Taking place in 1922 in what is simply called "An American town" Cara (Lindsay Crouse) lives with her her husband, Thor, (Dan Lauria) and Cara's loquacious unmarried sister, Arry (Alley Mills.) While Cara seems very content (not long lasting)  there is a unsettling annoyance she feels for Arry. First, having her living with them for close to 45 years is not easy. Second, there is some other prickly issue I won't divulge that has been festering in Cara all this time. Thor is more of a laid-back type of guy trying to keep the peace between both of them. 

In the adjacent house lives sister Ida (Alma Cuervo) with Carl and their grown son, Homer, Jonathan Spivey. Homer who has been dating Myrtle (Keri Safran) for close to twelve years cannot commit to marriage despite the fact Carl has built a new house for them. The jittery Homer just cannot leave his home. 

There is another sister Esther (Patty McCormick) married to a retired snobbish professor David (Tony Roberts.) David dislikes the family calling them "morons" and with hilarious deadpan delivery announces to them,  "You all know how much you all depress me." He even forbids Esther from visiting them though the most grounded of the sisters refuses to comply. 

The key reason to pay a visit is the enchanting cast. Under Dan Wackerman's skilled direction he allows each actor to shine in their respective roles.

Crouse carefully balances her character's  love for Thor while trying to deal with the overbearing Arry. Lauria who gave a bravura performance portraying Vince Lombardi in the play "Lombardi" is on target  as Thor trying to offer advice to both his wife and sister-in-law who are at uncertain odds with each other. Mills who is a new addition to the show is perfect as a likable though annoying Arry whom you begin to feel sorry for. She wanted a home of her own but lives vicariously through her sister and brother-in-law. Cuervo does well as Ida trying to deal with her husband's issues and her son's own immaturity. McCormick easily makes Esther the most reasonable of the sister's probably because she does not live next to them. By the play's end you see exactly how shrewd a character she is and McCormick plays with with total believablity.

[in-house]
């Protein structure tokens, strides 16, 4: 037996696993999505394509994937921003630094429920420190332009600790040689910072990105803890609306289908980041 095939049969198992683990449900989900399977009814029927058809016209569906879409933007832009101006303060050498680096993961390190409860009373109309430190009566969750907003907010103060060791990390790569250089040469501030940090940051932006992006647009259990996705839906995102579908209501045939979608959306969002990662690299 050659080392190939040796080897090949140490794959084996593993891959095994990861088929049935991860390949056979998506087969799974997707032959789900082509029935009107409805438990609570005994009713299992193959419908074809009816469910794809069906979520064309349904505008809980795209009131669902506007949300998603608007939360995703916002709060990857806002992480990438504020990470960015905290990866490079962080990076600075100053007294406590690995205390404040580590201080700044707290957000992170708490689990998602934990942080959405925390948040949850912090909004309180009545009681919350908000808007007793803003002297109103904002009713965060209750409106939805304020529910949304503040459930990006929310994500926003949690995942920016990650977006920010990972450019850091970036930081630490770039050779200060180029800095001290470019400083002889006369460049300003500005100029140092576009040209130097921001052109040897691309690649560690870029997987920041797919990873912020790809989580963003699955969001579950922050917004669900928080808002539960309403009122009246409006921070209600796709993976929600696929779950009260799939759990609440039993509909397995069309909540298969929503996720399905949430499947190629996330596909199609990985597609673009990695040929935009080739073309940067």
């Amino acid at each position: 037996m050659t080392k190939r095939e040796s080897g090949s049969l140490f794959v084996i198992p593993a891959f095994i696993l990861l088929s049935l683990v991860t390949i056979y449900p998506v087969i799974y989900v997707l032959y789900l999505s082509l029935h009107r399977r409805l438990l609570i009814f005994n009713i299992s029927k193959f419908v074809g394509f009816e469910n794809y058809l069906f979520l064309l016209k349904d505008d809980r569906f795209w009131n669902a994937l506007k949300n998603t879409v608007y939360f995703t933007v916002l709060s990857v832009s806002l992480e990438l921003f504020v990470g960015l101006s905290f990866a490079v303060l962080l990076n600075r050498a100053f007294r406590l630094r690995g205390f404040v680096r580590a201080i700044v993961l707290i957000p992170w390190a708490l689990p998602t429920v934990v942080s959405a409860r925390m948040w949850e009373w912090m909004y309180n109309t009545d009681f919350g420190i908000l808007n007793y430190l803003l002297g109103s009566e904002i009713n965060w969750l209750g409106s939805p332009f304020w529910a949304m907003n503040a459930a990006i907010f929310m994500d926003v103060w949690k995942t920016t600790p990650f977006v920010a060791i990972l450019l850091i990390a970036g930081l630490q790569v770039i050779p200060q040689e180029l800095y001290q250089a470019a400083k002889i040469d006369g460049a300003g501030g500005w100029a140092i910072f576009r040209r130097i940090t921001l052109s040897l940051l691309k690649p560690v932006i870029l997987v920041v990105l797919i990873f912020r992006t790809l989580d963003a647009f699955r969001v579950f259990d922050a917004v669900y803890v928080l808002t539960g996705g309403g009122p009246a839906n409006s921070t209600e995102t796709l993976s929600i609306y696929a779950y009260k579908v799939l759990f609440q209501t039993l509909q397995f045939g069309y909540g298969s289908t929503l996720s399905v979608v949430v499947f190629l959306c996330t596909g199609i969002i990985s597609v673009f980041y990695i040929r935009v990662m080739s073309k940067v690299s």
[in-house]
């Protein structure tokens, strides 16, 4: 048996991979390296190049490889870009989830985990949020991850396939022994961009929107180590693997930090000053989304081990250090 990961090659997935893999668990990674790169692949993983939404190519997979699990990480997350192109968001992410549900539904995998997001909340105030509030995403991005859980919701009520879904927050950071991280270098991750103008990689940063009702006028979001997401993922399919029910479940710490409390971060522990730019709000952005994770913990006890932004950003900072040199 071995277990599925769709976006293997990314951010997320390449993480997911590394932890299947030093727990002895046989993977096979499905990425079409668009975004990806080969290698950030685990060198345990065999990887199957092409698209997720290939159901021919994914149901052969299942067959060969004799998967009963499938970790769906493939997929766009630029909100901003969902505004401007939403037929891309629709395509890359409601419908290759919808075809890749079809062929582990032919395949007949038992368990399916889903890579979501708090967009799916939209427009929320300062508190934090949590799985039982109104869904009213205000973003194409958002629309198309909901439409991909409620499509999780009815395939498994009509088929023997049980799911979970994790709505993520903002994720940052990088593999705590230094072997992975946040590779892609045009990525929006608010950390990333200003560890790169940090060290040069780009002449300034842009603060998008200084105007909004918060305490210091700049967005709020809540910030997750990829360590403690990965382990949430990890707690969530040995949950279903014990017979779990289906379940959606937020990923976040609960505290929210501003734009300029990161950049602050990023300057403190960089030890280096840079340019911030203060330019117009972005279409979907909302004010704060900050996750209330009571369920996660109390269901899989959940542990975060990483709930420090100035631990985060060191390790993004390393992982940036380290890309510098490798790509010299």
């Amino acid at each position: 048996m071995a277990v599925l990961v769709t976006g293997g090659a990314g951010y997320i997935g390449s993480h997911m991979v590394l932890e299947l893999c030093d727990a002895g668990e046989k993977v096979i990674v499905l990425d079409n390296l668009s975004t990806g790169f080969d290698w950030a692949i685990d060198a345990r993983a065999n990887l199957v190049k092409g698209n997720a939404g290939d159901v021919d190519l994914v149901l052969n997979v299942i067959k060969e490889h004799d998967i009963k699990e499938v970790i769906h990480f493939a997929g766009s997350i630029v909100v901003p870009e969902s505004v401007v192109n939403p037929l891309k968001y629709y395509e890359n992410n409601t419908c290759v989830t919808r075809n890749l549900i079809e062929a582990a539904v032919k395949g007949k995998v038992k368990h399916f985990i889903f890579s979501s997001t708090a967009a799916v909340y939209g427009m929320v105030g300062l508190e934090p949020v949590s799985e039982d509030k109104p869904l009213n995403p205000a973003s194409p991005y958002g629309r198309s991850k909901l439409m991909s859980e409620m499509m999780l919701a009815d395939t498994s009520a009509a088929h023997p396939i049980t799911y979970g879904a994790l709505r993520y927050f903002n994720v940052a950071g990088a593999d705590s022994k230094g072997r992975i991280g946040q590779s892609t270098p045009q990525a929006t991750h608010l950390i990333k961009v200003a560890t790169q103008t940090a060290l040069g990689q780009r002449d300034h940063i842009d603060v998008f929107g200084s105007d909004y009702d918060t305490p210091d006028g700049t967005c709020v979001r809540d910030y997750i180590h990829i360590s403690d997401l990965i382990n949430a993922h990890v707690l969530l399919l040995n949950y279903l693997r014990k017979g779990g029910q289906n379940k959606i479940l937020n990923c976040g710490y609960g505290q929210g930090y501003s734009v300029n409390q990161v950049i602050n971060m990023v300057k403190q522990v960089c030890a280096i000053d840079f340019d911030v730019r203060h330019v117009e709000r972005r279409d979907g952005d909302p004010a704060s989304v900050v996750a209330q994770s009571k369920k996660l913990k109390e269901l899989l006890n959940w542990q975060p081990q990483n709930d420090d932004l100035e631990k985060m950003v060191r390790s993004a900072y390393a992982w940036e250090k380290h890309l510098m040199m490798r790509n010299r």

Rubenstein is a joy as Carl and what a complete pleasure having that Broadway icon Tony Roberts back on stage. He certainly never misses with his wonderfully snarky remarks at the family. Both Spivey and Safran nearly steal the show with their impeccable comic turns. Safran is a real find reminding me of actress Julie Hagerty (who incidentally was in the 1980 revival.) She never tries to imitate Hagerty but has that same type of off beat humor. Her effusiveness at being almost nauseatingly polite when she first meets Ida is priceless. Watch what happens when she tries to be as ebullient to David. Spivey is completely entertaining as someone appearing to have a panic attack whenever he speaks and begins to drive the sweet Myrtle to wonder about their relationship. 

Osborne has written a play about old age and the travails that ensue but at the same time trying to get across the fact that as we age we need to embrace not only the years ahead but those family members that are still around. It is hard as he indicates to let go of past dalliances or lies that we have been through with those closest to us but to what end should we perpetuate them. His belief seems to be we may not forget but to forgive and move on.

PHOTOS: Maria Baranova

Tickets are available at Theatre at Saint Clement's 423 West 46th Street.